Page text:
A new structure is in the works, with more room to fit Lady Liberty's millions of visitors
For many New Yorkers, visiting the Statue of Liberty is one of those things that you say you should do—it's right there, it's an historic landmark, blah blah blah—but like going to the top of the Empire State Building (or One World Trade Center), it’s one of those treks that’s better left to tourists. And tourists do love visiting Lady Liberty: According to the National Park Service, around 4 million people take the trip to Liberty Island to check out the statue every year.
The museum at the base of the Statue, however, is facing growing pains: the number of people who can visit that in its current, tiny form is limited to around 5,000 each day. But that could soon change: according to the Wall Street Journal, the National Park Service and the Statue of Liberty-Ellis Island Foundation are planning a new, much larger Statue of Liberty museum. Their plans currently call for a free-standing structure that would sit at the opposite end of the island from Lady Liberty herself. FXFOWLE is reportedly designing the 15,000-square-foot space, which would feature galleries, a bookstore, a theater, and a green roof, among other elements.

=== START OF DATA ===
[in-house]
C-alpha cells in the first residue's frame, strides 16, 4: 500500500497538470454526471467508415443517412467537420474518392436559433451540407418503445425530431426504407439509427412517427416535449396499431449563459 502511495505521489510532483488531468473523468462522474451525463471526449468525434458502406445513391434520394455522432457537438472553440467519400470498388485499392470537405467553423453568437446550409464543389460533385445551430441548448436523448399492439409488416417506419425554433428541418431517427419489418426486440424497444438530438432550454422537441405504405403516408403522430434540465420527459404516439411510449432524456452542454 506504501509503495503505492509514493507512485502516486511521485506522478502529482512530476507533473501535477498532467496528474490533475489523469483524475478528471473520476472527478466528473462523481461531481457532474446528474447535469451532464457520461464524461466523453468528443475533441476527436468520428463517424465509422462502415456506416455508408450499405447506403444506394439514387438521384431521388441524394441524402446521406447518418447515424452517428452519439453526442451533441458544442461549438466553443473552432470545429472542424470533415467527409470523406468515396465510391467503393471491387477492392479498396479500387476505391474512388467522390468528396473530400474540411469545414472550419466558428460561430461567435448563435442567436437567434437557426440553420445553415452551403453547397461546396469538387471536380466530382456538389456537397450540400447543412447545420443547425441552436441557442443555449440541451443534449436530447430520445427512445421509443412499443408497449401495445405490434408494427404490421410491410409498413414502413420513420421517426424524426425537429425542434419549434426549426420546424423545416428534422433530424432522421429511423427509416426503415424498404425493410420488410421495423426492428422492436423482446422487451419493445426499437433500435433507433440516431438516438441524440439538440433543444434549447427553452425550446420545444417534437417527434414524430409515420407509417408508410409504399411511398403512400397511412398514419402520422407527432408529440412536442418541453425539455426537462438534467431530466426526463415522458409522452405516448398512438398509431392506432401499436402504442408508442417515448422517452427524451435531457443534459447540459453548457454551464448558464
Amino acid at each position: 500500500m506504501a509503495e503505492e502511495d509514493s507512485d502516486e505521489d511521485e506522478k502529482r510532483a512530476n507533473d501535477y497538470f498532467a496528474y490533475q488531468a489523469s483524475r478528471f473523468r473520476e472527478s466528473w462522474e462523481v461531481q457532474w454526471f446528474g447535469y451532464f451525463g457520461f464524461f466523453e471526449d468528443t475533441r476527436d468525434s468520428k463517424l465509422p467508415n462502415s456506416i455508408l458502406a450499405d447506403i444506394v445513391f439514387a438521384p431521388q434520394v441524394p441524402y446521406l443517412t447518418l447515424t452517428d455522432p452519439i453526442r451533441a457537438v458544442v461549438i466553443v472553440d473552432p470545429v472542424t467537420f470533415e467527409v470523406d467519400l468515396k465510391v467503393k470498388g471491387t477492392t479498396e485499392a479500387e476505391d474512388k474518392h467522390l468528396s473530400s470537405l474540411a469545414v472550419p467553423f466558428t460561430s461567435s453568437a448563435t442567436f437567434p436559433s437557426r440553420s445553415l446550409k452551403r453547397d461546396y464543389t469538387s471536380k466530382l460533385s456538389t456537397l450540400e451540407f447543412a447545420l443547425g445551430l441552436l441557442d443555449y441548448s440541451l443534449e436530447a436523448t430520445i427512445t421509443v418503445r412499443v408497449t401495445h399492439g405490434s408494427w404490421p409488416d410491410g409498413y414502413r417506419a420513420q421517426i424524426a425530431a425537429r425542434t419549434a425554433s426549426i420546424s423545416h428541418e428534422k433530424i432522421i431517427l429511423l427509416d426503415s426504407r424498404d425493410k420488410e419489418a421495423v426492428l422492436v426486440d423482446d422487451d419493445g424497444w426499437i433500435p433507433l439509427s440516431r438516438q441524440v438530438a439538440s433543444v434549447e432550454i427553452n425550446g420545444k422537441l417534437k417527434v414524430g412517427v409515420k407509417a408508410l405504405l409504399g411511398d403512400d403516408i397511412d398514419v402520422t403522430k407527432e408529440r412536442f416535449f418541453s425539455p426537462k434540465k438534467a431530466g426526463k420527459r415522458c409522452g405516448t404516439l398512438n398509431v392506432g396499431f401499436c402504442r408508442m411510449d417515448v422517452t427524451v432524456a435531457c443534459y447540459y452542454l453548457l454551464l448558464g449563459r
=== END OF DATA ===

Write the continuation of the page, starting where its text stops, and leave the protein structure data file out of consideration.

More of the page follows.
The museum is still in the early stages, however; it would be privately-funded, so the organizations are currently seeking donors for the project. (The Journal identified Diane von Furstenberg as a big-name backer, though her office wouldn’t confirm that.) Once the funding is there and plans are approved—spokespeople for the museum wouldn't confirm a total cost for the project—a new museum would take about two years to build.